007 Car Chase (1985)
If only Bally Midway's Spy Hunter (and several of its platform ports) hadn't come out first, this crude clone could have stood a chance. As Bond, you had a car, possibly even an Aston Martin, armed with machine guns and a smokescreen which you used to blow up enemy vehicles while avoiding the opposition.
Bond's car is the Aston Martin grey in the center.
James Bond 007: Goldfinger (1986)
Another PC-only release like Mindscape's A View to a Kill, and it's another text adventure … this one thinly based on the plot of arguably the best Bond film ever made.
One interesting thing The text was yellow, like gold. It didn't quite follow the entire film in any accurate sense of the word — no duel with Oddjob, or even a setpiece at Fort Knox. It even rewrites the ending which you can read thanks to one fan who recorded it here.
I don't remember this scene from the movie. Then again, the game doesn't really
get to Fort Knox at all other than as part of the epilogue. Oddjob still gets his "shocking" end
though in a different way that from the film.
The Living Daylights (1987)
A side scrolling action-arcade title, The Living Daylights pitted Bond against challenges loosely based on scenes from the movie. It stood out as one of Domark's better Bond games, especially compared to their previous efforts. The only thing missing? The theme song by A-ha to get you pumped.
This shot is from the MSX version of the game. It was also released for
other platforms such as the C64, Amstrad, and the ZX Spectrum.
Live and Let Die (1988)
Though released on a number of computer platforms by Domark, it looks really good on the Amiga.
This game resembles Pole Position on water with bullets, rockets, and exploding bad guys. It didn't take you through the entire movie, just a dramatically re-envisioned boat scene. But unlike racing around a bayou to outsmart other guys in boats gunning for an unarmed British agent, developers Elite Systems Ltd. let you stop Mr. Big's bad guys and destroy his heroin shipments with lead rain.
And that's pretty much it. Practice levels and a mission. Not even a bonus round featuring Sheriff J. W. Pepper.
The Amiga version is probably the best looking one out of the bunch.
007: License to Kill (1989)
It's off to seek revenge against Sanchez the Drug Lord in Domark's top-down shooter. Here, Timothy Dalton's Bond angrily flies a helicopter through bullet hell before hitting the ground to personally perforate the bad guys. Each stage is based off of scenes from the movie, such as catching Sanchez' plane with a helicopter and driving gas trucks down a highway while smashing enemies off the road.
Bond hits back at Sanchez as a one-man-army. Unfortunately, there is no cameo by
Wayne Newton as the cult pope.
Pierce Brosnan debuted as Bond in 1995's GoldenEye with Tina Turner's iconic theme song summing up the end of the Cold War. He continued through three more films: Tomorrow Never Dies in 1997, The World is Not Enough in 1999, and 2002's Die Another Day.
As technology improved across consoles and PCs, so did the opportunities for designers to do more with their games. Bond began settling on familiar conventions and design aspects that would define the series going forward, emphasizing pure action.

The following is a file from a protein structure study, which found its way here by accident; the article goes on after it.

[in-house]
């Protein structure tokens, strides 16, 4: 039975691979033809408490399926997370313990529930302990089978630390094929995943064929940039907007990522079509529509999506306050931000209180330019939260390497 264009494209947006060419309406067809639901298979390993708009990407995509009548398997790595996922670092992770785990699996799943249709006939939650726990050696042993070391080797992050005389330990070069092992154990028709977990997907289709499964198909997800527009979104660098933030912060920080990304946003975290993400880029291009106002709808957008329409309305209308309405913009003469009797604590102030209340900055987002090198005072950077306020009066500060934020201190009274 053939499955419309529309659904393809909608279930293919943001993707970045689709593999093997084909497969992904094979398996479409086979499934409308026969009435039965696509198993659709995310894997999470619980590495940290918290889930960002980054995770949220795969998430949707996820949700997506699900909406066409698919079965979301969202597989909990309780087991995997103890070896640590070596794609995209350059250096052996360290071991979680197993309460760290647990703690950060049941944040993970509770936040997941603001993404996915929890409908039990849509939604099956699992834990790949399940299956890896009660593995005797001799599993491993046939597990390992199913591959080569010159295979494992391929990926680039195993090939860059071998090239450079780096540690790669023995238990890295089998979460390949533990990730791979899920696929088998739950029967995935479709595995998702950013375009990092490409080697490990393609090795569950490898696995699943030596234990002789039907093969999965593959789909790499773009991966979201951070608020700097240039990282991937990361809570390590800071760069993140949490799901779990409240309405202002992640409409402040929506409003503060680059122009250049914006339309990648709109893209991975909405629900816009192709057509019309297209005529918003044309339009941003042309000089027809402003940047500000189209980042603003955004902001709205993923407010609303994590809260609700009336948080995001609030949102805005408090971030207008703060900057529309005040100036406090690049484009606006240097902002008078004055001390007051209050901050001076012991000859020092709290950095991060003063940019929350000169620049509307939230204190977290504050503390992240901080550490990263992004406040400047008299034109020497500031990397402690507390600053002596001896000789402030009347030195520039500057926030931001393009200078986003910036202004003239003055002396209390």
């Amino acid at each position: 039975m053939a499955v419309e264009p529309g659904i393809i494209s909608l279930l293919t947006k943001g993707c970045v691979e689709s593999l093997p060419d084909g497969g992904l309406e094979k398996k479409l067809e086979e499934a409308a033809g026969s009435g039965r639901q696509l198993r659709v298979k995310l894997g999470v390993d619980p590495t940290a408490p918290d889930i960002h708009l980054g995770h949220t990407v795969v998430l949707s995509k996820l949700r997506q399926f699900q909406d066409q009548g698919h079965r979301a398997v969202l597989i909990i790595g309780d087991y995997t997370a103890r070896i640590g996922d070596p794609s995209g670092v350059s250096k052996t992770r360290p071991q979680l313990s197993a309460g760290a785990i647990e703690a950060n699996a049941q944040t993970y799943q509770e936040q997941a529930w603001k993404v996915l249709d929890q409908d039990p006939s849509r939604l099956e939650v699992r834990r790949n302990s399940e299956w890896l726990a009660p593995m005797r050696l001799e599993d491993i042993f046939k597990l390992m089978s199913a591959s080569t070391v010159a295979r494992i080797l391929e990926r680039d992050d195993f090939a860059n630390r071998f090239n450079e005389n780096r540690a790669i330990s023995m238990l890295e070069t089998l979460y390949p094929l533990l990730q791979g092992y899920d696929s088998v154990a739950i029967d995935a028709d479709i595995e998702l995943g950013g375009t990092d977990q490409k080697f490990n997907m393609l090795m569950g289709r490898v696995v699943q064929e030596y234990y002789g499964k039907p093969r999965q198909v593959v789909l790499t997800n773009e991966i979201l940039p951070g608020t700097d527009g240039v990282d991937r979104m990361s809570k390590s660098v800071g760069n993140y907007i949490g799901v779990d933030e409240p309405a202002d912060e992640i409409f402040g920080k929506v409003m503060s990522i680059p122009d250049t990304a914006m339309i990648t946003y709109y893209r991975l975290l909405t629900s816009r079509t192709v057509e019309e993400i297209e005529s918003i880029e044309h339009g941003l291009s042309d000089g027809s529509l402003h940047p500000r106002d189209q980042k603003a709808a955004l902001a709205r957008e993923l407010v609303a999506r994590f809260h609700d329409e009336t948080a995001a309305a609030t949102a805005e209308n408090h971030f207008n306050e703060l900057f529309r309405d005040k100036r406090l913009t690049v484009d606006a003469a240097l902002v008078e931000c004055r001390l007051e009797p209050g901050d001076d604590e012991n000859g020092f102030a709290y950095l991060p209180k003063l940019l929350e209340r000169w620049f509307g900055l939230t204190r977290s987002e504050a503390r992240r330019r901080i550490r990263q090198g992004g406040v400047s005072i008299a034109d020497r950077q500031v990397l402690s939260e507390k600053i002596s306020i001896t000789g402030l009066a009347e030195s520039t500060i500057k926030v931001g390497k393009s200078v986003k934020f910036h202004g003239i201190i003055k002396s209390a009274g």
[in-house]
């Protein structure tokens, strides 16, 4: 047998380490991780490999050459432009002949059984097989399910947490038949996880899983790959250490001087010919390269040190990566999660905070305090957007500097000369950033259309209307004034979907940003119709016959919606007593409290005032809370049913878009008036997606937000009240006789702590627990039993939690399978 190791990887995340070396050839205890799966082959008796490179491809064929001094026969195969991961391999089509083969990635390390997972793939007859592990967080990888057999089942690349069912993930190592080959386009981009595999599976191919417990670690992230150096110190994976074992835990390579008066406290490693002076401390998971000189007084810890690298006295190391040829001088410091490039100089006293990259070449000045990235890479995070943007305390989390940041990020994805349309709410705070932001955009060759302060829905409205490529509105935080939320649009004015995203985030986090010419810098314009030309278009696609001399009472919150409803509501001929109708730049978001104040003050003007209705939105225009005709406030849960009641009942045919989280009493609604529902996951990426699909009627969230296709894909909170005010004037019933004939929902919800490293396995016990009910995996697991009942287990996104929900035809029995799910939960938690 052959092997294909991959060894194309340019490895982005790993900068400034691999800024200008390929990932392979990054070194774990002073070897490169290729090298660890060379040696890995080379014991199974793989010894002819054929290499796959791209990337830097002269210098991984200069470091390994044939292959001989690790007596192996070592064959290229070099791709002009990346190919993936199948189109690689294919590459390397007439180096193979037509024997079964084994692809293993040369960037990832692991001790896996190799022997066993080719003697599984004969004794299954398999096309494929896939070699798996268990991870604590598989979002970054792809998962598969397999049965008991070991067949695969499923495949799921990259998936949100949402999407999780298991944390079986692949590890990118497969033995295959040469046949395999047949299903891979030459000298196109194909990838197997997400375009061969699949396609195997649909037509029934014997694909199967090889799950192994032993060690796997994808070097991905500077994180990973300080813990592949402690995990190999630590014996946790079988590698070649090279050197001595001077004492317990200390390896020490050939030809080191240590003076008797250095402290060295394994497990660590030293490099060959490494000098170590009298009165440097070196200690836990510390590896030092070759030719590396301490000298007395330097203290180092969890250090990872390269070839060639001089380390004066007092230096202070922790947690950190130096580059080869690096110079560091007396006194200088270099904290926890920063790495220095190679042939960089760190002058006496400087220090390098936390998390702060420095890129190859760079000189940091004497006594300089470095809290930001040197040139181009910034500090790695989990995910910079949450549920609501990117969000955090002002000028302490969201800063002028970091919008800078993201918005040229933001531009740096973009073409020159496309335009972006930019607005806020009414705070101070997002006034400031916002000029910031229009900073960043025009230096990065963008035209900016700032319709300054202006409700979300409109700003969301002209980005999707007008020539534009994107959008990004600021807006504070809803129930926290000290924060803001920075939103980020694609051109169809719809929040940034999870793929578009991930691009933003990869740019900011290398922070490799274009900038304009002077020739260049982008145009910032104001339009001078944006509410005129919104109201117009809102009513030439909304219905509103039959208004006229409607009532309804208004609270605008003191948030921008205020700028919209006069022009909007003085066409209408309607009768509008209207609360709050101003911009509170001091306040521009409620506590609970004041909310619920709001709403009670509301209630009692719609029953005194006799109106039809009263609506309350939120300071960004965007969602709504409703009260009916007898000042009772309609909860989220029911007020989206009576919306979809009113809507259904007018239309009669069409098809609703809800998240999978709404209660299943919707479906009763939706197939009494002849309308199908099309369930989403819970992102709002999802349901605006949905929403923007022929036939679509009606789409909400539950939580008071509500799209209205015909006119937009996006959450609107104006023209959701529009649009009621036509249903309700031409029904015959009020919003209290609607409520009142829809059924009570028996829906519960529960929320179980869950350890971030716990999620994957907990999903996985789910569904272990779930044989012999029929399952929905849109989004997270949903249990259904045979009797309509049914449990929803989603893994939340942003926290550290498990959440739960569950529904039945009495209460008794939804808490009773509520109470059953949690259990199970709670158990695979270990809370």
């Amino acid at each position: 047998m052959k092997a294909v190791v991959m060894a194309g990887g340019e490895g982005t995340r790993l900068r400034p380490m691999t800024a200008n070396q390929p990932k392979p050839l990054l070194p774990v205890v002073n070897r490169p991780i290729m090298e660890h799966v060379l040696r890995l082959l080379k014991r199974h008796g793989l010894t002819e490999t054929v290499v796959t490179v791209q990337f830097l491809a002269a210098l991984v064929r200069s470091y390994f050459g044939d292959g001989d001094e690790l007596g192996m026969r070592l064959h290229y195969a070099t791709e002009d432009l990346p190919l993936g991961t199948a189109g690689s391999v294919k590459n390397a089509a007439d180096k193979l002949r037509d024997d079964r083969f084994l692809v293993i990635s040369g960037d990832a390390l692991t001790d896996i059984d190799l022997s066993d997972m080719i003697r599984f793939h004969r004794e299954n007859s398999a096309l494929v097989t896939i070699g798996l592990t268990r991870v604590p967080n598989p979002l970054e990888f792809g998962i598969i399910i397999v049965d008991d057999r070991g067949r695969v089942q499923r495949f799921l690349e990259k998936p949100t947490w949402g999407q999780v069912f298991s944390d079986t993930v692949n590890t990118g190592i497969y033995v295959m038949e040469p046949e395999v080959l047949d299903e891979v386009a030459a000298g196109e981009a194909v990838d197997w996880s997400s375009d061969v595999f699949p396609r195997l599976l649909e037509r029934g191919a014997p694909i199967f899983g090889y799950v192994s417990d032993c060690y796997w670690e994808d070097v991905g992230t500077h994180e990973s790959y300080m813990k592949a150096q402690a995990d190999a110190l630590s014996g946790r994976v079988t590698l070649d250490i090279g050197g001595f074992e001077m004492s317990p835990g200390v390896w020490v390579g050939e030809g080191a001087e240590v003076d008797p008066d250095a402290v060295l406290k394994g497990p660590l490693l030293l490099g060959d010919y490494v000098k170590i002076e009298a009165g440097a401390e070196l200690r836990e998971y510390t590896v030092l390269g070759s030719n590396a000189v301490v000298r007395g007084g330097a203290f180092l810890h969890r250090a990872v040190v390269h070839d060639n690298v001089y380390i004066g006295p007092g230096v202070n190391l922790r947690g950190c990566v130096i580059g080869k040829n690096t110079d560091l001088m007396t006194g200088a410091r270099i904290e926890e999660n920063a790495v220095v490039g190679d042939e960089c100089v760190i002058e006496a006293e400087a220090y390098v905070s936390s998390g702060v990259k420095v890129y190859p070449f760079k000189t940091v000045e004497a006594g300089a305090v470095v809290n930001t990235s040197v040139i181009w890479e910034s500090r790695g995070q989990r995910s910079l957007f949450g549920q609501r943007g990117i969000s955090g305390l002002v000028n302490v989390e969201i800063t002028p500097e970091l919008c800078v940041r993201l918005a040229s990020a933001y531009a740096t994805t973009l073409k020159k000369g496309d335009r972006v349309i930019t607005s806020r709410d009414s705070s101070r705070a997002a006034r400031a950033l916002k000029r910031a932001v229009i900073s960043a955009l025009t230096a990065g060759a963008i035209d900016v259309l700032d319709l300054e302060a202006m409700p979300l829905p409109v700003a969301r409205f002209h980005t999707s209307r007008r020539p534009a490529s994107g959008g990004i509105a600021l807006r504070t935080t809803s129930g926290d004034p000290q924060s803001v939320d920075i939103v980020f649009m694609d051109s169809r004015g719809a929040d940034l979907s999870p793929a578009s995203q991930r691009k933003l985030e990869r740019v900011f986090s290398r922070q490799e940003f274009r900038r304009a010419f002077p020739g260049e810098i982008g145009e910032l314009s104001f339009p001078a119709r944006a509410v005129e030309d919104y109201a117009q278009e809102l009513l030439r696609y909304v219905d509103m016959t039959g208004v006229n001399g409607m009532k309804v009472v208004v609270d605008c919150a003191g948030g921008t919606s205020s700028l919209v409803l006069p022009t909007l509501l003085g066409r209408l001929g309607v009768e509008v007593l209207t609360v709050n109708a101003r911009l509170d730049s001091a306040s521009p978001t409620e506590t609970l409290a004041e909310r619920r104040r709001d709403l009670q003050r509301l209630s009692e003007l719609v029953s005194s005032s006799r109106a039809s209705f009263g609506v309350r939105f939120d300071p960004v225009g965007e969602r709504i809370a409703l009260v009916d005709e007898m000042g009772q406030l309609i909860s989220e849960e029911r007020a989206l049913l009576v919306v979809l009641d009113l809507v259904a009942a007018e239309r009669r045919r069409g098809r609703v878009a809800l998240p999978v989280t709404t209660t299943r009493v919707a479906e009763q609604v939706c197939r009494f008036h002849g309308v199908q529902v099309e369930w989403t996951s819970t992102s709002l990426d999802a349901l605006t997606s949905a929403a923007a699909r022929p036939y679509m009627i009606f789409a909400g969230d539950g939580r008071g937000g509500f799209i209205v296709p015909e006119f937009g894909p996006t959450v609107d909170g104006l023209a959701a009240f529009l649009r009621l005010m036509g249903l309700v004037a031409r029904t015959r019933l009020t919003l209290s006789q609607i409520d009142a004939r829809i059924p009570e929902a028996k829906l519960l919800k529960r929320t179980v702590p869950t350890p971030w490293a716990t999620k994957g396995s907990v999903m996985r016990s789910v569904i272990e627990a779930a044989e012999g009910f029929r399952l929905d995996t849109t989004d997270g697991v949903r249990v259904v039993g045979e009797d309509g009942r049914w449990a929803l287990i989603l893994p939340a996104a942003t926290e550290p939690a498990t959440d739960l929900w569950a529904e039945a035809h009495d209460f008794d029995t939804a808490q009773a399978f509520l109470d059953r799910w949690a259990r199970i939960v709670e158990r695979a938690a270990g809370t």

The Spy Who Loved Me (1990)
The six year lull between A View to a Kill in 1989 and GoldenEye in 1995 didn't stop the games. Bond was still a busy guy.
Domark's next computer title focused on this Roger Moore movie from 1977, pitting him against a shipping magnate with a thirst for creating a new world, a submersable ocean base, and a habit of stealing nuclear subs.
Bond's Lotus dodges bad guys, snags power-ups, and ramps off of dirt piles while racing
along highways littered with oil slicks and evil trucks.
Bond's multi-tasked Lotus careened through dangerous chases leading up to an underwater shoot-em-up with a four-way missile system. You even had to cover the bomb used to break into an enemy control room. And then it was off to save Agent XXX on a jet ski while dodging enemy hovercraft. It didn't seem like a bad action game, though you really had to know the film to have any idea what was going on.
James Bond: The Stealth Affair (1990)
Delphine Software, perhaps better known for Out of this World, created a point 'n click adventure for PCs called Operation Stealth in Europe.For the U.S. market, they tweaked and published it using the Bond license, leading to a number of fairly strange moments.
Evil mastermind, secret lair, hungry piranha? Shades of You Only Live Twice and still
a fitting fate for one nosy super spy
The plot revolves around finding and taking back a stolen F-19 stealth plane from a villain who's hidden it in Santa Paragua. Because of the changes, Bond seems to be reporting to the CIA in Washington when the game starts. The Amiga version even had synthesized speech for the text which made everyone sound like the WOPR from Wargames.
Despite shoehorning Bond into this game, the idea that Bond could actually be in an adventure game instead of blowing up everything in a dapper cataclysm proved refreshing, if short lived. But it also became an approach that designer Sid Meier would explore with his own spy-caper, Covert Action.
James Bond Jr. (1992)